SO WHEN the hell are you launching your presidential campaign? Got your PAC started yet? OK, maybe you won’t but you certainly could, or so it seems. Running for the American presidency is cooler than a mobile wallet. A dizzying number of aspirants to the Big Chair in the Oval Office have recently announced presidential aspirations no less far-fetched and impossibly quixotic than your own. The latest one happened on Thursday. There was one who announced a day before that. There’s another one coming a day or two from now. They can’t all win, of course, but they all think they can win. Democracy is a wonderful thing.
Since Hillary Clinton revealed the thoroughly open secret of her presidential campaign on April 12, no fewer than seven other political notables have announced the launch of their own campaigns. And since six candidates are on the Republican side (some declared before Clinton did) and other pols like Bobby Jindal and Chris Christie have formed exploratory committees, we’re moving beyond the previously ridiculous rhetorical vehicular yardstick.
The GOP clown-car metaphor isn’t big enough. We need a clown bus right now. Let’s look at three of the riders.
Pataki: Another governor heard from
In the video, we’ve caught Pataki on one of his mornings in America: dressing for some business engagement with the help of his wife, in the dawn’s early light. Pataki borrows from the intrinsically emotionally images of Freedom Tower and the 9/11 Memorial — incidental touchstones of a tenure in office that coincided with the worst terrorist incursion in American history. And he calls on the untied states to be, once more, the United States. “If we are to flourish as a people,” he says, “we have to fall in love with America again.”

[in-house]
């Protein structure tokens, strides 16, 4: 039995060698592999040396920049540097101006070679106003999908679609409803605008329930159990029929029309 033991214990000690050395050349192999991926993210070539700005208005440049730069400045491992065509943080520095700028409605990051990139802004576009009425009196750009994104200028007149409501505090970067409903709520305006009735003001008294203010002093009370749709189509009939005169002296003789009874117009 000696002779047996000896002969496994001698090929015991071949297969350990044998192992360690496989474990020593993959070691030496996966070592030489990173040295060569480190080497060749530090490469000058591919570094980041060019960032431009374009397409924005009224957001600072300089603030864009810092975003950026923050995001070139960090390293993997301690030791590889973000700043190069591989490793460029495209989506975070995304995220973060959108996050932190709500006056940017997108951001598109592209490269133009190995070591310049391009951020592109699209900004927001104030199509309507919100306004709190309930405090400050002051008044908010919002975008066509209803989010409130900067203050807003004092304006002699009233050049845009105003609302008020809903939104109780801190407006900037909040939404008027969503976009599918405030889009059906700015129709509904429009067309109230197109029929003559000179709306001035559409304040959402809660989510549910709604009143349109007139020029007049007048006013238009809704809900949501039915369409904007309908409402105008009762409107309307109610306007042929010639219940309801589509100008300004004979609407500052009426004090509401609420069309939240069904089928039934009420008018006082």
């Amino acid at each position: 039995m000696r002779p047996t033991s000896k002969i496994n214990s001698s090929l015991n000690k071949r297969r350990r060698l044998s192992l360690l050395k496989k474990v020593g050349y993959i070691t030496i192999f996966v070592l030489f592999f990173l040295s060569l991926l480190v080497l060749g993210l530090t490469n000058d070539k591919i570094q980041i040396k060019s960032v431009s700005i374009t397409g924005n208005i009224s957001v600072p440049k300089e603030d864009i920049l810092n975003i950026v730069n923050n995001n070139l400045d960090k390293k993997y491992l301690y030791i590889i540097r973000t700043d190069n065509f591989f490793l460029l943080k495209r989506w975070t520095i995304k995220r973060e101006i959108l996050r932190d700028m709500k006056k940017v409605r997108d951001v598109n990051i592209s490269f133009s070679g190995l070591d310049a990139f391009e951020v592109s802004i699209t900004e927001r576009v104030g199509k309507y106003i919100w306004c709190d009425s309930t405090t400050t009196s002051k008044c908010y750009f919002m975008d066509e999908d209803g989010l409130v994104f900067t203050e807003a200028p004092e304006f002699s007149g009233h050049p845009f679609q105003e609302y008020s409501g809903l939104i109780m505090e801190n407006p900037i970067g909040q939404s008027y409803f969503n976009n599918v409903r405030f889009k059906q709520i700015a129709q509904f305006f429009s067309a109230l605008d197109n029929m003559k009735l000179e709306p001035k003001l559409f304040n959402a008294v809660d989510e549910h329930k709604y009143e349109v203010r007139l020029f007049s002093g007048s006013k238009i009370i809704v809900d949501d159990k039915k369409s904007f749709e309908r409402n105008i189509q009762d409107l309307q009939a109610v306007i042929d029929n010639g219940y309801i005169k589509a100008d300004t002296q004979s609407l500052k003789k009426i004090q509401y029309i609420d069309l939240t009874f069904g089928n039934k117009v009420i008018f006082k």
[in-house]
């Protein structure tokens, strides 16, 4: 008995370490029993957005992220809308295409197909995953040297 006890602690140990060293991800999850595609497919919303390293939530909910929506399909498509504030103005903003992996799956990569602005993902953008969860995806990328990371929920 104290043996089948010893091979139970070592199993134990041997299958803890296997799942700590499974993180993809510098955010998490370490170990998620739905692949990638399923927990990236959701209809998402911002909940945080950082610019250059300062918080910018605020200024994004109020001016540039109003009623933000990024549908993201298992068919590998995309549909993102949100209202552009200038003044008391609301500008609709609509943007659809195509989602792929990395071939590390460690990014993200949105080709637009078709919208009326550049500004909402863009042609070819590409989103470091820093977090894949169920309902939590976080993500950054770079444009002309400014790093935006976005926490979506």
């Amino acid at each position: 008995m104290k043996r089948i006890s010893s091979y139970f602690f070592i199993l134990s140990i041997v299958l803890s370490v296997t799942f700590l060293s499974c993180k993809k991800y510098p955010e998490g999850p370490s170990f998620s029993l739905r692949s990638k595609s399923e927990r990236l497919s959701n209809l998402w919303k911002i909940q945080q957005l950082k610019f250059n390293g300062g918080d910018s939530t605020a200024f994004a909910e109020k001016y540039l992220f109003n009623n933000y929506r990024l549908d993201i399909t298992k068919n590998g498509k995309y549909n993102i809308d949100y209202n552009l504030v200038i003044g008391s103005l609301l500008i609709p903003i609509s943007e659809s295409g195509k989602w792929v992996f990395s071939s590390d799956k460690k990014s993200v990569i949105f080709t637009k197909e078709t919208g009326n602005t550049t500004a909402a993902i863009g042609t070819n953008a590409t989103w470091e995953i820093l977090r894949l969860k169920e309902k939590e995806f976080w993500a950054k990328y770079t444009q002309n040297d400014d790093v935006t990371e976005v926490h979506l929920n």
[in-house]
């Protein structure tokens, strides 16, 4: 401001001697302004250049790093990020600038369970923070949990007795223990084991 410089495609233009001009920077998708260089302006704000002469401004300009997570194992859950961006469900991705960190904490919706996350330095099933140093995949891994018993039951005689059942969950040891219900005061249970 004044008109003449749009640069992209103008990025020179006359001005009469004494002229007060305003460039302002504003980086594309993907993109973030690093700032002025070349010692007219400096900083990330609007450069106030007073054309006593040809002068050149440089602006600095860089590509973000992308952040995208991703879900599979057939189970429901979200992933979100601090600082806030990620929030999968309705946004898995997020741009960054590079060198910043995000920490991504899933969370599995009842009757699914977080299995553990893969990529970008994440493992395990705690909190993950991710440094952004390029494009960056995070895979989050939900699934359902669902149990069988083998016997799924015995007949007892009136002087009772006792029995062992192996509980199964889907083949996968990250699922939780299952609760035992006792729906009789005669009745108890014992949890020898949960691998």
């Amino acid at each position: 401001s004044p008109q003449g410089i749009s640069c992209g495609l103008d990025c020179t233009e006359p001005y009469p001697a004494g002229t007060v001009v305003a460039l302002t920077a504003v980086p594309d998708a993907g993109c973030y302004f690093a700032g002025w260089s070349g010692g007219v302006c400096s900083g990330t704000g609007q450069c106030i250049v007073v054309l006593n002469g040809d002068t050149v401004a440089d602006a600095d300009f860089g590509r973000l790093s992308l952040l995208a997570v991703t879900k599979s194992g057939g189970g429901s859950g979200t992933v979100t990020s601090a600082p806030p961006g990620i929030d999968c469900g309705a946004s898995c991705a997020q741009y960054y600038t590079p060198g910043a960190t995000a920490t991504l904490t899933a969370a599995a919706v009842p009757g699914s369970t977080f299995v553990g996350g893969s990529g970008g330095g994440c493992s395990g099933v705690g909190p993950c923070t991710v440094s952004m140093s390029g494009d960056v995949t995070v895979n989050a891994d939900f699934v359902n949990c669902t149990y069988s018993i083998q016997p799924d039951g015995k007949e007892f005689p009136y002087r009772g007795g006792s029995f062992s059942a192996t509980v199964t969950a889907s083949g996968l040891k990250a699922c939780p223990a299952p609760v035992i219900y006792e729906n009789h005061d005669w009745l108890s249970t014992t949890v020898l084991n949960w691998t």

Pataki’s campaign gets the patina of the new for a little while longer. He’s reportedly about to be eclipsed on the newness meter by former Democratic Maryland Gov. Martin O’Malley, whom several news sources say is about to jump into the White House game with an announcement from Baltimore on Saturday.
Santorum: Junior elder statesman maybe
“As middle America is hollowing out, we can't sit idly by as big government politicians make it harder for our workers and then turn around and blame them for losing jobs overseas. American families don't need another president tied to big government or big money,” he said from Cabot, Pa. “And today is the day we are going to begin to fight back.”
For all the talk going on offense, Santorum in 2012 didn’t do that well. “Santorum has done a great job of making first downs on fourth and seventeen plays,” said Steve Schmidt, who managed McCain’s 2008 presidential campaign, to The Washington Post. Sooner or later, that kind of football gets you in trouble.
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It’s time for Santorum to play those cards. If he’s ever again to be taken seriously as a candidate, 2016 may be his best year. Like Mitt Romney, he lays claim to having run a presidential campaign at a high level. The fact that he lost is almost inconsequential right now. In a field this crowded, previous campaign experience is its own gravitas. This year, way more than 2012, there are options the Republican electorate has, right now, and that conveys an emeritus status to someone who’s done this rodeo before. Among those with the highest and most viable profiles in the GOP, that means Romney and Santorum.